Dyson approached Encarnacion, who had his back to the mound, his arms lifted to the crowd, appealing for them to stop throwing any more objects on the field. Dyson came with a message for the Jays' slugger.

Dyson: "I told Edwin, this can't happen. It needs to stop. He was just telling me he hit a home run, or whatever. After that I didn't pay attention to what he was saying.

"If they want to act like that, whatever. Just have to deal with it. Honestly, I didn't even see it until it was on [the video scoreboard]. That's why it took me a little while to react. Obviously, he hit it pretty hard. So I turned around and saw the replay. That's not acceptable, regardless of what level you're at. I didn't even look at the bat. I just saw him stand there.

"I think if you watch his replays throughout the year, I think you'll understand.''

The benches cleared, and more debris was hurled, before order was restored.

Bautista, asked if he had a reaction to Dyson's criticism, said, "No."

Hamels: "It's tough. I guess it's hard to be politically correct. I think you just want to be able to play the game the right way. You've got a lot of kids that are watching. You just want to be a ballplayer. I think there's a certain amount of respect that you have to have. We understand there's a huge level of excitement when things go your way, and sometimes that can kind of, in the moments you forget about it. I can't answer for [Bautista] what his mindset was, but it's tough to see. A lot of us in this room, I don't think we carry ourselves that way in a sense. When you have the most excitement, and you've just done something big, you don't know how you're going to act sometimes.''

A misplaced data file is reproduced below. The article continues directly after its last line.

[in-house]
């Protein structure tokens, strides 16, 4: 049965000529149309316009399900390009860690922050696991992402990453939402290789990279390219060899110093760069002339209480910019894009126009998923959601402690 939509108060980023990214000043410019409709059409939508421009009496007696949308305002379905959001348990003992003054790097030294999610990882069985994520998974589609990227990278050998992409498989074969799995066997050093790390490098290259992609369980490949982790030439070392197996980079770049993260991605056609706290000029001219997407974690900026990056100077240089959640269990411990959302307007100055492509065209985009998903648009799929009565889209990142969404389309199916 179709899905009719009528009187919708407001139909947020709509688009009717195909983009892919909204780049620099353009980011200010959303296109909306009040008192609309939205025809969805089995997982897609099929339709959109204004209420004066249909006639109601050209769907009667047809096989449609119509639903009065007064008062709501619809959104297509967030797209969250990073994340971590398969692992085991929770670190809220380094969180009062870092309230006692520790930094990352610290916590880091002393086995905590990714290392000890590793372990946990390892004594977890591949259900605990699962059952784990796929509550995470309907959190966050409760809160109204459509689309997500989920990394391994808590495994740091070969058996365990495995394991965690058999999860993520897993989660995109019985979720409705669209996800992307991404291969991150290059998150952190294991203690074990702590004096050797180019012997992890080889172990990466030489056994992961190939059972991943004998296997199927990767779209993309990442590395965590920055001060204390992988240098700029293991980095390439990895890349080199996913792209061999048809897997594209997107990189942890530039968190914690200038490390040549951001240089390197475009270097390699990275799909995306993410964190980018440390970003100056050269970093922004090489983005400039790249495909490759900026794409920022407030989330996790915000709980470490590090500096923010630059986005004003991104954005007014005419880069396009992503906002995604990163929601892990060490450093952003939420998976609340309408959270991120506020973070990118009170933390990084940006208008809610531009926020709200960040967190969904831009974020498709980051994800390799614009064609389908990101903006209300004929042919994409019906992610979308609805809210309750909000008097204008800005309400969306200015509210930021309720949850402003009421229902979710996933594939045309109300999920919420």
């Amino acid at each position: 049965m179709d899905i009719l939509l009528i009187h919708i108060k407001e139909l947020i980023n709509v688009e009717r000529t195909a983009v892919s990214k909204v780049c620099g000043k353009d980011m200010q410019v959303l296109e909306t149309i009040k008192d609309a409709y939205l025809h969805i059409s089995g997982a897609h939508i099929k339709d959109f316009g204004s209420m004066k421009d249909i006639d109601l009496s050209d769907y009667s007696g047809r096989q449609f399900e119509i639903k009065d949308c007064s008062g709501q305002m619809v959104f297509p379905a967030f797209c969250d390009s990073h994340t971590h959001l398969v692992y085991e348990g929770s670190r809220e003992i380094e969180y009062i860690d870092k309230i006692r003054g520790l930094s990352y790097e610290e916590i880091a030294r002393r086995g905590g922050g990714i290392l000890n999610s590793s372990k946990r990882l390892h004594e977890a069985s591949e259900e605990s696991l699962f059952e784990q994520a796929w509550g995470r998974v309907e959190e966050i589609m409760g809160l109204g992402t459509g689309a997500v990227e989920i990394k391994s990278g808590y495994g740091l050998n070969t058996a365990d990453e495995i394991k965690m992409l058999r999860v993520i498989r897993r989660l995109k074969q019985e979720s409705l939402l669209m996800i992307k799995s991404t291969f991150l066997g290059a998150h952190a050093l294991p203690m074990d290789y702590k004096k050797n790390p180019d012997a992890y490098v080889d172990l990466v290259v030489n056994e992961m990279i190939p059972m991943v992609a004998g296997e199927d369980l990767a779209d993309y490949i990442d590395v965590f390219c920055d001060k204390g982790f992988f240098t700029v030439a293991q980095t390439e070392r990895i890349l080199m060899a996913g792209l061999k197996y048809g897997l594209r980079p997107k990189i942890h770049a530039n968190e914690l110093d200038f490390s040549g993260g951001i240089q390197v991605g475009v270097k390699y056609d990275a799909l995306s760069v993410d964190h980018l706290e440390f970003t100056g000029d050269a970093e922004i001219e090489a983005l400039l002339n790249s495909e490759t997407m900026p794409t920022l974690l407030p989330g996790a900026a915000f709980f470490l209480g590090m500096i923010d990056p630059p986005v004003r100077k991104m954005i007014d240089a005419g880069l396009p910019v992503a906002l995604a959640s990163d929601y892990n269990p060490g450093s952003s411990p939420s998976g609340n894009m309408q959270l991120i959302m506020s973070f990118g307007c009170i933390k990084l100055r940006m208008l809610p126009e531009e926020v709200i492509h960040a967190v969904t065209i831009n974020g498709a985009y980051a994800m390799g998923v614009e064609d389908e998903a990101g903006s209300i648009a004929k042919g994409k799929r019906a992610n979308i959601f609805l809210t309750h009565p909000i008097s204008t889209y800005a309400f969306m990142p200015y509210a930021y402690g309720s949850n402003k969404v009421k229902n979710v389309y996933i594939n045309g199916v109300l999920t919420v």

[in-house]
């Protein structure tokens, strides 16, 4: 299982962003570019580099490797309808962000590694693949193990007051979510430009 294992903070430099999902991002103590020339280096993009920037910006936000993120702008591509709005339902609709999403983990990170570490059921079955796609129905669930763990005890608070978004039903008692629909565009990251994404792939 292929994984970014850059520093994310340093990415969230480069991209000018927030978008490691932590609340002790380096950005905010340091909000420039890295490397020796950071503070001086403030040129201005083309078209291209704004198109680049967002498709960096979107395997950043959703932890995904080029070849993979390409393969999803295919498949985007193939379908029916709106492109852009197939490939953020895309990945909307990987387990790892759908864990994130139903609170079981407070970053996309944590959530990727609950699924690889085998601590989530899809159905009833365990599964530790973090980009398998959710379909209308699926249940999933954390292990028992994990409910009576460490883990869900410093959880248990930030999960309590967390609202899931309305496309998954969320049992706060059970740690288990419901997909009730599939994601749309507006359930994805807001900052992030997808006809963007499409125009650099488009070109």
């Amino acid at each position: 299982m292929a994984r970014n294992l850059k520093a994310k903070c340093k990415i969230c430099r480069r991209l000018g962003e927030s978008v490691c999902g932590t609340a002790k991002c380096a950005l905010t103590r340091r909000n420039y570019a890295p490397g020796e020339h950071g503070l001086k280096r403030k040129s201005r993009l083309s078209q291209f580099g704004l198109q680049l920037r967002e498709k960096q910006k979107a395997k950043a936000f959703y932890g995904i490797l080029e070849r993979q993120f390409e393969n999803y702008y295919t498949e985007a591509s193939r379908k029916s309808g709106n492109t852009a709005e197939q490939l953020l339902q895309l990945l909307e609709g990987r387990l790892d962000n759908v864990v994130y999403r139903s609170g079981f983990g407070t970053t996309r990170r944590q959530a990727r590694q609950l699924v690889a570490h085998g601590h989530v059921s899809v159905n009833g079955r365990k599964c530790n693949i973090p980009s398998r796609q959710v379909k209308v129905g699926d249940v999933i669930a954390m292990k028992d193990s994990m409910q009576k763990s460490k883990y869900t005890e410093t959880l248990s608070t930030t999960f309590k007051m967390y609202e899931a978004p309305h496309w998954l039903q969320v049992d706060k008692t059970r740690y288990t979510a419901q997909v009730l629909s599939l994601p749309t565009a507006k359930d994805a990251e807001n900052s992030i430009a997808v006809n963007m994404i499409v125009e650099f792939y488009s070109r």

Martin: "I don't blame Dyson for being unhappy with that. I don't think [Bautista] was purposely trying to make [Dyson] feel worse or feel anything. I think it was just instinctual. He just let the emotions go, and he let it out.

"As we're talking, I'm watching it on the replay. It was an epic home run, and it was an epic bat flip.''

Encarnacion and Chris Colabello followed with base hits, bringing up Troy Tulowitzki, who popped out to Gimenez to end the inning, but not the fireworks.

Dyson made a detour before returning to the dugout and touched Tulowitzki on the backside. Tulowitzki took offense, words were exchanged, third baseman Adrian Beltre tried to play peacekeeper and the benches emptied again.

Dyson: "I didn't say a word to him. I just tapped him, on the butt. That was it. That was just a nice gesture on my part, that's what I thought. He took it another way. I don't know what to say about that. Maybe I shouldn't have done it on my part, but it wasn't anything to disgrace him, or upset him.''

Tulowitzki: "There was definitely something said. It's over with now. We won the game. Still, it was a foul ball, and there shouldn't be any contact made. We were going back and forth the whole time. He gave up the home run, then to walk over there and touch someone, I don't think that's the right time.''

The inning began at 6:13 p.m. It ended at 7:06. Fifty-three minutes that altered the destiny of two teams. The Jays advance to the American League Championship Series against the Royals. The Rangers go home. Rangers third baseman Beltre told reporters he was having trouble processing it all. Give us a few years. We may one day understand what we saw.